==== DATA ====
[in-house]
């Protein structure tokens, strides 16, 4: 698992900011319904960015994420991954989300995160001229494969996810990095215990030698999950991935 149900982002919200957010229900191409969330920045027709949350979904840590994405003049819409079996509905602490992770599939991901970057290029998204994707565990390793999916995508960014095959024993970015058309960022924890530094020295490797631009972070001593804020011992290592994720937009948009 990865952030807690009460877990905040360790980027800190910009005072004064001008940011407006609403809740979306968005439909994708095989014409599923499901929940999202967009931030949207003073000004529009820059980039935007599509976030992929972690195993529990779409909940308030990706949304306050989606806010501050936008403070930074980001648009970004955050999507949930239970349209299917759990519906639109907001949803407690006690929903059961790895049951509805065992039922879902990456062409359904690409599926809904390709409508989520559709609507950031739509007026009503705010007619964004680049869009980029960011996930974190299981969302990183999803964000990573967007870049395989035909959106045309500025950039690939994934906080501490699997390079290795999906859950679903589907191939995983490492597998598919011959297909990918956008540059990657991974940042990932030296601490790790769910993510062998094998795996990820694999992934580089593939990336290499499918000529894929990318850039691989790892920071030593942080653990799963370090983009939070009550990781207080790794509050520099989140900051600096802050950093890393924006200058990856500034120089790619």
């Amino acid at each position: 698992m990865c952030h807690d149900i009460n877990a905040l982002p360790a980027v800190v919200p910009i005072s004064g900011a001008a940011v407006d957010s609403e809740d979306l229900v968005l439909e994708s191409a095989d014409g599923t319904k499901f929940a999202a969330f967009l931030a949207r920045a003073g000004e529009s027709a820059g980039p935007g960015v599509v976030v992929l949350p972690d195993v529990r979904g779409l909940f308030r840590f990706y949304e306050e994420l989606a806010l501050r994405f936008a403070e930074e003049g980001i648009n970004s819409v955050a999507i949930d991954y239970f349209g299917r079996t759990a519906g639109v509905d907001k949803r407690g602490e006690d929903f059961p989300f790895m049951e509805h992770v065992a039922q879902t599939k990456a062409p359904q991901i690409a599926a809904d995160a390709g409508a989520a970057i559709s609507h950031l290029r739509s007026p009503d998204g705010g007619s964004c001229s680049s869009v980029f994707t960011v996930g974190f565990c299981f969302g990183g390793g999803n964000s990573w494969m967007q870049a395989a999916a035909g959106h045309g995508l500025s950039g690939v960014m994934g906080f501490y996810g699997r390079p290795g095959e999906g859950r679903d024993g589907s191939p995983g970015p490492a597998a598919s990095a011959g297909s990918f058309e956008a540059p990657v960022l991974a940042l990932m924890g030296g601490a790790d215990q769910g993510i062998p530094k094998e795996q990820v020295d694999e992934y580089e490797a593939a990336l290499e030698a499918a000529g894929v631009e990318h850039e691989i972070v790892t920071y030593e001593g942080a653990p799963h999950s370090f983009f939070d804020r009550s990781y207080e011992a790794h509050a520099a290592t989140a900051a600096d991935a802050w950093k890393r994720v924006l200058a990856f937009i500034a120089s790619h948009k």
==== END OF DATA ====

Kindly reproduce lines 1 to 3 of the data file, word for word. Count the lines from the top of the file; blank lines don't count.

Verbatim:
[in-house]
């Protein structure tokens, strides 16, 4: 698992900011319904960015994420991954989300995160001229494969996810990095215990030698999950991935 149900982002919200957010229900191409969330920045027709949350979904840590994405003049819409079996509905602490992770599939991901970057290029998204994707565990390793999916995508960014095959024993970015058309960022924890530094020295490797631009972070001593804020011992290592994720937009948009 990865952030807690009460877990905040360790980027800190910009005072004064001008940011407006609403809740979306968005439909994708095989014409599923499901929940999202967009931030949207003073000004529009820059980039935007599509976030992929972690195993529990779409909940308030990706949304306050989606806010501050936008403070930074980001648009970004955050999507949930239970349209299917759990519906639109907001949803407690006690929903059961790895049951509805065992039922879902990456062409359904690409599926809904390709409508989520559709609507950031739509007026009503705010007619964004680049869009980029960011996930974190299981969302990183999803964000990573967007870049395989035909959106045309500025950039690939994934906080501490699997390079290795999906859950679903589907191939995983490492597998598919011959297909990918956008540059990657991974940042990932030296601490790790769910993510062998094998795996990820694999992934580089593939990336290499499918000529894929990318850039691989790892920071030593942080653990799963370090983009939070009550990781207080790794509050520099989140900051600096802050950093890393924006200058990856500034120089790619």
């Amino acid at each position: 698992m990865c952030h807690d149900i009460n877990a905040l982002p360790a980027v800190v919200p910009i005072s004064g900011a001008a940011v407006d957010s609403e809740d979306l229900v968005l439909e994708s191409a095989d014409g599923t319904k499901f929940a999202a969330f967009l931030a949207r920045a003073g000004e529009s027709a820059g980039p935007g960015v599509v976030v992929l949350p972690d195993v529990r979904g779409l909940f308030r840590f990706y949304e306050e994420l989606a806010l501050r994405f936008a403070e930074e003049g980001i648009n970004s819409v955050a999507i949930d991954y239970f349209g299917r079996t759990a519906g639109v509905d907001k949803r407690g602490e006690d929903f059961p989300f790895m049951e509805h992770v065992a039922q879902t599939k990456a062409p359904q991901i690409a599926a809904d995160a390709g409508a989520a970057i559709s609507h950031l290029r739509s007026p009503d998204g705010g007619s964004c001229s680049s869009v980029f994707t960011v996930g974190f565990c299981f969302g990183g390793g999803n964000s990573w494969m967007q870049a395989a999916a035909g959106h045309g995508l500025s950039g690939v960014m994934g906080f501490y996810g699997r390079p290795g095959e999906g859950r679903d024993g589907s191939p995983g970015p490492a597998a598919s990095a011959g297909s990918f058309e956008a540059p990657v960022l991974a940042l990932m924890g030296g601490a790790d215990q769910g993510i062998p530094k094998e795996q990820v020295d694999e992934y580089e490797a593939a990336l290499e030698a499918a000529g894929v631009e990318h850039e691989i972070v790892t920071y030593e001593g942080a653990p799963h999950s370090f983009f939070d804020r009550s990781y207080e011992a790794h509050a520099a290592t989140a900051a600096d991935a802050w950093k890393r994720v924006l200058a990856f937009i500034a120089s790619h948009k």